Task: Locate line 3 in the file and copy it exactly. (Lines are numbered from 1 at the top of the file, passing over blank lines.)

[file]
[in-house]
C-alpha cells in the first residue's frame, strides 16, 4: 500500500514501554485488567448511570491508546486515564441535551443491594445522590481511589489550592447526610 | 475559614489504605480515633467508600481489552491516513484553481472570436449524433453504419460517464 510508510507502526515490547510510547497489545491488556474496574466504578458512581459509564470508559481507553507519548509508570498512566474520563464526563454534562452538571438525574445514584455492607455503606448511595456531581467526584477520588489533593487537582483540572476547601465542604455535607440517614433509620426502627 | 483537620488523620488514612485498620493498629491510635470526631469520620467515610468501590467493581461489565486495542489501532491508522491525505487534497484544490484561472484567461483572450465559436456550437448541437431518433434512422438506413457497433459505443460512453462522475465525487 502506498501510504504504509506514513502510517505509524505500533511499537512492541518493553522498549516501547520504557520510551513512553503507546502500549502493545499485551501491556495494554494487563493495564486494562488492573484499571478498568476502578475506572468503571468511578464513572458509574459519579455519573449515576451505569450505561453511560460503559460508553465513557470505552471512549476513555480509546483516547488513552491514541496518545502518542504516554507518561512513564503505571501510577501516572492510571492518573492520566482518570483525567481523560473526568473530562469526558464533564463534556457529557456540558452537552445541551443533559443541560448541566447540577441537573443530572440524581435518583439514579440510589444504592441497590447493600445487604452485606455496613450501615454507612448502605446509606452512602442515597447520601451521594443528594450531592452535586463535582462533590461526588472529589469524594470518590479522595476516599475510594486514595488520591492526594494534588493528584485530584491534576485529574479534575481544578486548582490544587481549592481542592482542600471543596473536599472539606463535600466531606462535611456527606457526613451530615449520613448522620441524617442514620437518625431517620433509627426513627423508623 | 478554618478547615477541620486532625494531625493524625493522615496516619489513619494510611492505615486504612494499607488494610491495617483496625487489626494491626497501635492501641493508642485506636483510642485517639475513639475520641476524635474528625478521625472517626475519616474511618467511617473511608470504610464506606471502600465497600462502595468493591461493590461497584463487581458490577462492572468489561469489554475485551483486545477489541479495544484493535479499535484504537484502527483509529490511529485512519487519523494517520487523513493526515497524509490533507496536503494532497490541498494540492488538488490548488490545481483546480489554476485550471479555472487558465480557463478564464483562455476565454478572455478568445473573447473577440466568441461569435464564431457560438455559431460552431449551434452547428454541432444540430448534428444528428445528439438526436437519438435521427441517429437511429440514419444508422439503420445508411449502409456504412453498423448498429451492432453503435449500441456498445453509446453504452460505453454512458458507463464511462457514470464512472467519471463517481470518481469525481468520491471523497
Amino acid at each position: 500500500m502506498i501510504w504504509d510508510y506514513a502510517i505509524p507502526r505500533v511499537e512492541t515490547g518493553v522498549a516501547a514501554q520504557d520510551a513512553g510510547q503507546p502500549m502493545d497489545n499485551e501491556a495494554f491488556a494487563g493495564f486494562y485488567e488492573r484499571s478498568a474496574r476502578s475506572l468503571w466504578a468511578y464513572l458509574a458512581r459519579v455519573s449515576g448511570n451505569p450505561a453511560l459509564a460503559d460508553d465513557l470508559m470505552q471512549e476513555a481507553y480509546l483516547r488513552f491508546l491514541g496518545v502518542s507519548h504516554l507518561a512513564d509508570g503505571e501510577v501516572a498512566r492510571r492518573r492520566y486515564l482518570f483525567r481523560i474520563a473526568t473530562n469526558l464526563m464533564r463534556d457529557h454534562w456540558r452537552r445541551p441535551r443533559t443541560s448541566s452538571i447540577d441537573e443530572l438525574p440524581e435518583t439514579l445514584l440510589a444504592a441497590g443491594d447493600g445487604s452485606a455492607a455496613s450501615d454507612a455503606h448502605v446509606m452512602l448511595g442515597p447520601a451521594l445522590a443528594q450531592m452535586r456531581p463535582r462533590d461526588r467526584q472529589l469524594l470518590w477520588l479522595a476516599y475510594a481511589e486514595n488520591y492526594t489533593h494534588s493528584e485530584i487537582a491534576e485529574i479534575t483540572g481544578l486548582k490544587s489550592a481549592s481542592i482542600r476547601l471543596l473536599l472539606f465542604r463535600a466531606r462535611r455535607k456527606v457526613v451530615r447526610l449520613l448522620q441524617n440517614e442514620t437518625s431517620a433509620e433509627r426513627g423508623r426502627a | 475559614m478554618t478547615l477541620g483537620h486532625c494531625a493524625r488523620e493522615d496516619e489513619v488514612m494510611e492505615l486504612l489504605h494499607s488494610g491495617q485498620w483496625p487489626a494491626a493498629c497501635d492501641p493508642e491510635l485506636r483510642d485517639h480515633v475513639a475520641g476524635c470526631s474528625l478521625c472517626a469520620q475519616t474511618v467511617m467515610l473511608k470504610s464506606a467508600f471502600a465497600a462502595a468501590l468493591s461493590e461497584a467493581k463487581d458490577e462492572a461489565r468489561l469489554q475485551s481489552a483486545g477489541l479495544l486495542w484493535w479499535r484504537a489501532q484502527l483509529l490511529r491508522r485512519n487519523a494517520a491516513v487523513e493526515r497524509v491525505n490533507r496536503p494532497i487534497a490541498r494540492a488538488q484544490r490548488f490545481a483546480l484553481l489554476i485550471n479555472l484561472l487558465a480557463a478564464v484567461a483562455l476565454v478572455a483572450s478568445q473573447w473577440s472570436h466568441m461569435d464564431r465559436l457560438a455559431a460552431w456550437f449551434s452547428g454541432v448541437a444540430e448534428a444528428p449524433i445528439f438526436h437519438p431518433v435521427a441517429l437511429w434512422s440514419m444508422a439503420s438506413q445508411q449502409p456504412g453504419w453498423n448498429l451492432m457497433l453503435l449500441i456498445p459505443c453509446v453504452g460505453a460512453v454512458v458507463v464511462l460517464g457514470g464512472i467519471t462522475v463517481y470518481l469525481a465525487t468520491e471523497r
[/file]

Amino acid at each position: 500500500m502506498i501510504w504504509d510508510y506514513a502510517i505509524p507502526r505500533v511499537e512492541t515490547g518493553v522498549a516501547a514501554q520504557d520510551a513512553g510510547q503507546p502500549m502493545d497489545n499485551e501491556a495494554f491488556a494487563g493495564f486494562y485488567e488492573r484499571s478498568a474496574r476502578s475506572l468503571w466504578a468511578y464513572l458509574a458512581r459519579v455519573s449515576g448511570n451505569p450505561a453511560l459509564a460503559d460508553d465513557l470508559m470505552q471512549e476513555a481507553y480509546l483516547r488513552f491508546l491514541g496518545v502518542s507519548h504516554l507518561a512513564d509508570g503505571e501510577v501516572a498512566r492510571r492518573r492520566y486515564l482518570f483525567r481523560i474520563a473526568t473530562n469526558l464526563m464533564r463534556d457529557h454534562w456540558r452537552r445541551p441535551r443533559t443541560s448541566s452538571i447540577d441537573e443530572l438525574p440524581e435518583t439514579l445514584l440510589a444504592a441497590g443491594d447493600g445487604s452485606a455492607a455496613s450501615d454507612a455503606h448502605v446509606m452512602l448511595g442515597p447520601a451521594l445522590a443528594q450531592m452535586r456531581p463535582r462533590d461526588r467526584q472529589l469524594l470518590w477520588l479522595a476516599y475510594a481511589e486514595n488520591y492526594t489533593h494534588s493528584e485530584i487537582a491534576e485529574i479534575t483540572g481544578l486548582k490544587s489550592a481549592s481542592i482542600r476547601l471543596l473536599l472539606f465542604r463535600a466531606r462535611r455535607k456527606v457526613v451530615r447526610l449520613l448522620q441524617n440517614e442514620t437518625s431517620a433509620e433509627r426513627g423508623r426502627a | 475559614m478554618t478547615l477541620g483537620h486532625c494531625a493524625r488523620e493522615d496516619e489513619v488514612m494510611e492505615l486504612l489504605h494499607s488494610g491495617q485498620w483496625p487489626a494491626a493498629c497501635d492501641p493508642e491510635l485506636r483510642d485517639h480515633v475513639a475520641g476524635c470526631s474528625l478521625c472517626a469520620q475519616t474511618v467511617m467515610l473511608k470504610s464506606a467508600f471502600a465497600a462502595a468501590l468493591s461493590e461497584a467493581k463487581d458490577e462492572a461489565r468489561l469489554q475485551s481489552a483486545g477489541l479495544l486495542w484493535w479499535r484504537a489501532q484502527l483509529l490511529r491508522r485512519n487519523a494517520a491516513v487523513e493526515r497524509v491525505n490533507r496536503p494532497i487534497a490541498r494540492a488538488q484544490r490548488f490545481a483546480l484553481l489554476i485550471n479555472l484561472l487558465a480557463a478564464v484567461a483562455l476565454v478572455a483572450s478568445q473573447w473577440s472570436h466568441m461569435d464564431r465559436l457560438a455559431a460552431w456550437f449551434s452547428g454541432v448541437a444540430e448534428a444528428p449524433i445528439f438526436h437519438p431518433v435521427a441517429l437511429w434512422s440514419m444508422a439503420s438506413q445508411q449502409p456504412g453504419w453498423n448498429l451492432m457497433l453503435l449500441i456498445p459505443c453509446v453504452g460505453a460512453v454512458v458507463v464511462l460517464g457514470g464512472i467519471t462522475v463517481y470518481l469525481a465525487t468520491e471523497r